Visual pathways, if you're not familiar with the term, are elements of composition which serve one or both of a couple of purposes in a photo's composition: 1) as a tour guide for viewers' eyes, guiding them through an image or leading their eyes to the main subject of an image and/or 2) as a way of enhancing the allure of a picture's main subject. In both cases, the writing gig and my ebook, the main subject is a glamour, nude, or tease model but the same techniques can be used for most any portrait and beyond. Photographically beyond, that is.  You know like... I don't know... landscape photography.

Beyond being a tour guide leading viewers' eyes around a photo in ways a photographer wants to lead them, or somehow enhancing a photo, what exactly are these visual pathways you speak of, Jimmy?

Glad you asked. I'll give you one such element of many photos that are often used as tour guides or visual pathways: Lines.

Yep. Simple lines. Sometimes, actual lines. Other times, imaginary lines. Often enough, both real and imaginary lines working in harmony to produce visual pathways and, as a result, more effective images.  What specific kinds of actual and/or imaginary lines are you talking about, Jimmy?

Again, glad you asked.  I'm talking about all kinds of lines: Level lines, vertical lines, diagonal lines, and curvy lines. Curvy lines, as you know, are often present in glamour and tease images because, of course, curves are a big part of many models' allure; especially beautiful, sexy, seductive models.  But glam pics aren't simply about curvy-ness, line-wise or otherwise, because other sorts of lines. lines of a non-curvy nature, can also add much to your glamour photos.

Straight lines of the horizontal, vertical, and, especially, a diagonal type can be powerful lines in your compositional approaches. In my glamour photography, I never met a line I didn't like. And when lines are present (beyond the naturally curvy lines of a model, that is) I'm gonna try to use lines to enhance, visually enhance, my photos as well as leading my viewers' eyes around my images in ways I choose and hope to lead them. Otherwise, the way the human brain works, viewers' eyes will just wander rather aimlessly around a photo and who wants aimless viewers? Not me.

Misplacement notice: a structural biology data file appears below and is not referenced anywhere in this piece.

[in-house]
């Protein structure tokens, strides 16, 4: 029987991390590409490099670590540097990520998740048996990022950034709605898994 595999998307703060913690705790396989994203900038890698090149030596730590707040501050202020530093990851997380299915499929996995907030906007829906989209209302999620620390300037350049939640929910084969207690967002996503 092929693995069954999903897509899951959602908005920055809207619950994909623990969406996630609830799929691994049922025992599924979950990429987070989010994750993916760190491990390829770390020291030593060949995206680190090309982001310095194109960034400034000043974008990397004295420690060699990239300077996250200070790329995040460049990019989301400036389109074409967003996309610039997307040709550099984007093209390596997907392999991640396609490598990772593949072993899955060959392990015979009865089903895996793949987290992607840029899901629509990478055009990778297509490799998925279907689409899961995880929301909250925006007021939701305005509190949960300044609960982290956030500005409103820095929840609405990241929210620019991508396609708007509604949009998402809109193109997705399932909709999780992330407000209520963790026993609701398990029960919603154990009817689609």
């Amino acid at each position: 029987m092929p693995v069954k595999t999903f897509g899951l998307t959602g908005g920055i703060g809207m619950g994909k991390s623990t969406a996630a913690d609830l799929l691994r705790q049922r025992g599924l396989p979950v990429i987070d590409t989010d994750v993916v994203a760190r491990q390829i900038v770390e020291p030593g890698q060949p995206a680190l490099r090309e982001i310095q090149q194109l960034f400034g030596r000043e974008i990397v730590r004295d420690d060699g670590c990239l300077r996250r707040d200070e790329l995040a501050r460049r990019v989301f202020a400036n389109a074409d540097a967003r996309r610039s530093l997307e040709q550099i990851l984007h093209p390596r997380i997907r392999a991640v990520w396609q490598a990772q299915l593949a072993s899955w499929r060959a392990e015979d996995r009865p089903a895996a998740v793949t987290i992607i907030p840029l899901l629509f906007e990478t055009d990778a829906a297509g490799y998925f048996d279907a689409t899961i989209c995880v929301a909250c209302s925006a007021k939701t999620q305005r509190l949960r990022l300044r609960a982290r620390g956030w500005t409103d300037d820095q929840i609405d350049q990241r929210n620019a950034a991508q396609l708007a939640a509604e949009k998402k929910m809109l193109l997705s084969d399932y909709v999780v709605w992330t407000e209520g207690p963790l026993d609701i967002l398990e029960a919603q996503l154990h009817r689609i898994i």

While you may be thinking that particularly alluring models don't need any special help to call further attention to themselves in photos, I say, "Au contraire!"

I don't often say things in French but, when I do, I'm doing so for added emphasis so, in this case, you know I'm totally disagreeing with the notion that no further attention-gathering techniques are ever needed when shooting beautiful, sexy, seductive models. It's true they might not be absolutely needed in some ways but, even when they're not-so-needed,  they still add value and I'm all about adding value to my  images whenever I can and however I can. You should be that way too!

My suggestion is this: Whenever you can utilize real lines in a shooting environment to point the way to your glam model or lead your viewers' eyes -- this is a glamour photography blog, after all, so I'm specifically talking about glam models right now -- most any kind of line, straight or curved, can be effectively used for that purpose. Also, whenever you direct your model to create lines, especially curvy lines and/or diagonal lines, with her body-pose and more (More? Yeah, like with wardrobe and that stuff) it's probably and generally a good idea to do so depending, of course, on your specific creative goals for the photos.

The model at the top is Dahlia. There's a lot of lines used as visual pathways in that image.  Some of them are naturally occurring in the shooting environment and some of them are being created by the model but, either way, they're all helping to "tour guide" your eyes, your viewing eyes, throughout that image.

Friday, January 02, 2015

Art Versus Commercial Artwork in Model Photography

Click to Enlarge
I regularly view a fair amount of model photography on social media sites, photography web sites, as well as the work of many pretty girl shooters via their portfolios. In my mind, the work falls into two, major, classifications: Work produced by and for the photographer's (or the model's) personal uses and work produced for commercial clients, i.e., clients other than the models themselves.

I'm often blown-away by the work of hobbyists and semi-pros. I. Mean. Blown. Away. BTW, what's a semi-pro pretty girl shooter? Well, in my mind, it's a photographer who earns some money shooting models, but not regularly. In other words, it's not their full-time careers or represents the lion's share of their income.The exception to that are photographers who earn full-time career money shooting models, but they're doing it for their own, owned-and-operated, educational businesses: workshops, seminars, private mentoring, etc. Those people aren't working much for commercial clients, they're working for themselves.

When you're working for yourself in that sort of way,  a training and education way, you're not only the boss, but you get to choose how you will shoot the pictures you've engaged yourself to shoot. You know, much like a hobbyist does. That doesn't mean you're not good at what you do. You might be blow-Jimmy-away good. But part of that is because you don't have to suffer work within the artistic confines or inhibitions put upon you by commercial clients.